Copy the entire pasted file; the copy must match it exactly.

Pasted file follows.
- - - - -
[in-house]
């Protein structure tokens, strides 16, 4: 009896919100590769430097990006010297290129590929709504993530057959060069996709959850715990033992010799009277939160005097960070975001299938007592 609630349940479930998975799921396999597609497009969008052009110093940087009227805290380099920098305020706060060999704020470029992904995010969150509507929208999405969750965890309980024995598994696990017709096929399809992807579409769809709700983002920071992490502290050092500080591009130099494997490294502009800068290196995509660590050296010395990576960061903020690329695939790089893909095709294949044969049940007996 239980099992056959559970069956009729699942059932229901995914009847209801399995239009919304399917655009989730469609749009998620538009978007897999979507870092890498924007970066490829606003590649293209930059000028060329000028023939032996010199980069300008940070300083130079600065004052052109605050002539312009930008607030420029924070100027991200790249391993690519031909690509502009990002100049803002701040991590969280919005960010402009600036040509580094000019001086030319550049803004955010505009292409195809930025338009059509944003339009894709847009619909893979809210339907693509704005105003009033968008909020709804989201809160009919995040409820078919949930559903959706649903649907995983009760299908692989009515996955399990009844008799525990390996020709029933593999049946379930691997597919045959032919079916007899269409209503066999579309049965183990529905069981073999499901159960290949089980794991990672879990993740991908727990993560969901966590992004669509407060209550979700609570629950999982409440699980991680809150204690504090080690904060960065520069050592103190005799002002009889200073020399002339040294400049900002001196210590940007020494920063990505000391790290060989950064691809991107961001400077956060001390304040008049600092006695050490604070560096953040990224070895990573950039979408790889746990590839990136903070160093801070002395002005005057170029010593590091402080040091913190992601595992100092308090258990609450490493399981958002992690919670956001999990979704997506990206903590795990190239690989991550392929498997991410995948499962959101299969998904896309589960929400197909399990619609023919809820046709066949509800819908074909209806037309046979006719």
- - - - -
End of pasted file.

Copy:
[in-house]
């Protein structure tokens, strides 16, 4: 009896919100590769430097990006010297290129590929709504993530057959060069996709959850715990033992010799009277939160005097960070975001299938007592 609630349940479930998975799921396999597609497009969008052009110093940087009227805290380099920098305020706060060999704020470029992904995010969150509507929208999405969750965890309980024995598994696990017709096929399809992807579409769809709700983002920071992490502290050092500080591009130099494997490294502009800068290196995509660590050296010395990576960061903020690329695939790089893909095709294949044969049940007996 239980099992056959559970069956009729699942059932229901995914009847209801399995239009919304399917655009989730469609749009998620538009978007897999979507870092890498924007970066490829606003590649293209930059000028060329000028023939032996010199980069300008940070300083130079600065004052052109605050002539312009930008607030420029924070100027991200790249391993690519031909690509502009990002100049803002701040991590969280919005960010402009600036040509580094000019001086030319550049803004955010505009292409195809930025338009059509944003339009894709847009619909893979809210339907693509704005105003009033968008909020709804989201809160009919995040409820078919949930559903959706649903649907995983009760299908692989009515996955399990009844008799525990390996020709029933593999049946379930691997597919045959032919079916007899269409209503066999579309049965183990529905069981073999499901159960290949089980794991990672879990993740991908727990993560969901966590992004669509407060209550979700609570629950999982409440699980991680809150204690504090080690904060960065520069050592103190005799002002009889200073020399002339040294400049900002001196210590940007020494920063990505000391790290060989950064691809991107961001400077956060001390304040008049600092006695050490604070560096953040990224070895990573950039979408790889746990590839990136903070160093801070002395002005005057170029010593590091402080040091913190992601595992100092308090258990609450490493399981958002992690919670956001999990979704997506990206903590795990190239690989991550392929498997991410995948499962959101299969998904896309589960929400197909399990619609023919809820046709066949509800819908074909209806037309046979006719």